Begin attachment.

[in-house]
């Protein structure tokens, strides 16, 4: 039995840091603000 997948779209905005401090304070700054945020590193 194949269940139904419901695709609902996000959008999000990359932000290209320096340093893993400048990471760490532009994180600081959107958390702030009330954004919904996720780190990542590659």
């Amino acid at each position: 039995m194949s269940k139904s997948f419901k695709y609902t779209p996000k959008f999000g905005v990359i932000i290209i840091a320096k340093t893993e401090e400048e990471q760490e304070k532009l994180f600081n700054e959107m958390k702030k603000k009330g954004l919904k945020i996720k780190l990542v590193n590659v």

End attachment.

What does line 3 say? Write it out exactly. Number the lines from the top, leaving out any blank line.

């Amino acid at each position: 039995m194949s269940k139904s997948f419901k695709y609902t779209p996000k959008f999000g905005v990359i932000i290209i840091a320096k340093t893993e401090e400048e990471q760490e304070k532009l994180f600081n700054e959107m958390k702030k603000k009330g954004l919904k945020i996720k780190l990542v590193n590659v």